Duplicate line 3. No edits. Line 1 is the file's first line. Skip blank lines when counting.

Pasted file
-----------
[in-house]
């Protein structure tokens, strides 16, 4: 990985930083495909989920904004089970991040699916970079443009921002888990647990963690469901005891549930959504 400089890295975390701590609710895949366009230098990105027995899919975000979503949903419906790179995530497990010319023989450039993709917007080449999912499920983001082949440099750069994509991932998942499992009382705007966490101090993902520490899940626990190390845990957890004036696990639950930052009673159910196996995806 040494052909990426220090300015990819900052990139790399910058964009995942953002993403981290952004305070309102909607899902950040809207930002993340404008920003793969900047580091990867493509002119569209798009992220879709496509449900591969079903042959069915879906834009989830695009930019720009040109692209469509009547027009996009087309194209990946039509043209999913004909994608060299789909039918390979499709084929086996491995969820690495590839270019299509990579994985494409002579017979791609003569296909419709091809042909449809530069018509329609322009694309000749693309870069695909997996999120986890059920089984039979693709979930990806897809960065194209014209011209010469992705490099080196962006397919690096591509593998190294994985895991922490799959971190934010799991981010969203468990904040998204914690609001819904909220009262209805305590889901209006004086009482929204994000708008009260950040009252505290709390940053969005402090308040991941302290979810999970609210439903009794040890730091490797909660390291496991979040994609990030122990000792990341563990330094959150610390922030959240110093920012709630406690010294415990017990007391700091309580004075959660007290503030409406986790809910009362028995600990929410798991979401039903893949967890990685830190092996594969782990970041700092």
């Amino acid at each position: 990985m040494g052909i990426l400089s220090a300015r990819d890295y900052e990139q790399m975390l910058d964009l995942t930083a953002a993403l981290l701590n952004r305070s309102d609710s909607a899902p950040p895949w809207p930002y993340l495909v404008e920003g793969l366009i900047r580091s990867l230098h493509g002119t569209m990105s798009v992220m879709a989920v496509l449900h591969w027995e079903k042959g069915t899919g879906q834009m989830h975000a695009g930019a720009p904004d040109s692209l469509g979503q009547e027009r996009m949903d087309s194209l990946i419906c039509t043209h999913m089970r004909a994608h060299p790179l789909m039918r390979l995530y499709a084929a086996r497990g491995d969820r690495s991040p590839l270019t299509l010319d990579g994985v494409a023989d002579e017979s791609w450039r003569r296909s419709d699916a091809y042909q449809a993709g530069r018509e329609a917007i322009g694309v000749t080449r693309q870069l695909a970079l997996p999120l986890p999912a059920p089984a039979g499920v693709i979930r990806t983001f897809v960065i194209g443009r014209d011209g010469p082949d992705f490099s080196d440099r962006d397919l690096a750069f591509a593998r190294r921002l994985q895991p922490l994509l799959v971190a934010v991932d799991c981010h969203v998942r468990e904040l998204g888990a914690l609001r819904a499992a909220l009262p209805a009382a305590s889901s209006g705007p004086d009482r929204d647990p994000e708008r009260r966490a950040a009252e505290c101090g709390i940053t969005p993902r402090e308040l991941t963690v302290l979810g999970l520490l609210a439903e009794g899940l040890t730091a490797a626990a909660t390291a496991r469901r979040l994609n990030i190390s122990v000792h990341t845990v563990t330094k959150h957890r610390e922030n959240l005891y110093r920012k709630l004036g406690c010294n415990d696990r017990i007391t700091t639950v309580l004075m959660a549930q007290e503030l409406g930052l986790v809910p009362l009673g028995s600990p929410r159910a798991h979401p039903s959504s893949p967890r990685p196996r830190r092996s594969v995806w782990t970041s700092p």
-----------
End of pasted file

């Amino acid at each position: 990985m040494g052909i990426l400089s220090a300015r990819d890295y900052e990139q790399m975390l910058d964009l995942t930083a953002a993403l981290l701590n952004r305070s309102d609710s909607a899902p950040p895949w809207p930002y993340l495909v404008e920003g793969l366009i900047r580091s990867l230098h493509g002119t569209m990105s798009v992220m879709a989920v496509l449900h591969w027995e079903k042959g069915t899919g879906q834009m989830h975000a695009g930019a720009p904004d040109s692209l469509g979503q009547e027009r996009m949903d087309s194209l990946i419906c039509t043209h999913m089970r004909a994608h060299p790179l789909m039918r390979l995530y499709a084929a086996r497990g491995d969820r690495s991040p590839l270019t299509l010319d990579g994985v494409a023989d002579e017979s791609w450039r003569r296909s419709d699916a091809y042909q449809a993709g530069r018509e329609a917007i322009g694309v000749t080449r693309q870069l695909a970079l997996p999120l986890p999912a059920p089984a039979g499920v693709i979930r990806t983001f897809v960065i194209g443009r014209d011209g010469p082949d992705f490099s080196d440099r962006d397919l690096a750069f591509a593998r190294r921002l994985q895991p922490l994509l799959v971190a934010v991932d799991c981010h969203v998942r468990e904040l998204g888990a914690l609001r819904a499992a909220l009262p209805a009382a305590s889901s209006g705007p004086d009482r929204d647990p994000e708008r009260r966490a950040a009252e505290c101090g709390i940053t969005p993902r402090e308040l991941t963690v302290l979810g999970l520490l609210a439903e009794g899940l040890t730091a490797a626990a909660t390291a496991r469901r979040l994609n990030i190390s122990v000792h990341t845990v563990t330094k959150h957890r610390e922030n959240l005891y110093r920012k709630l004036g406690c010294n415990d696990r017990i007391t700091t639950v309580l004075m959660a549930q007290e503030l409406g930052l986790v809910p009362l009673g028995s600990p929410r159910a798991h979401p039903s959504s893949p967890r990685p196996r830190r092996s594969v995806w782990t970041s700092p």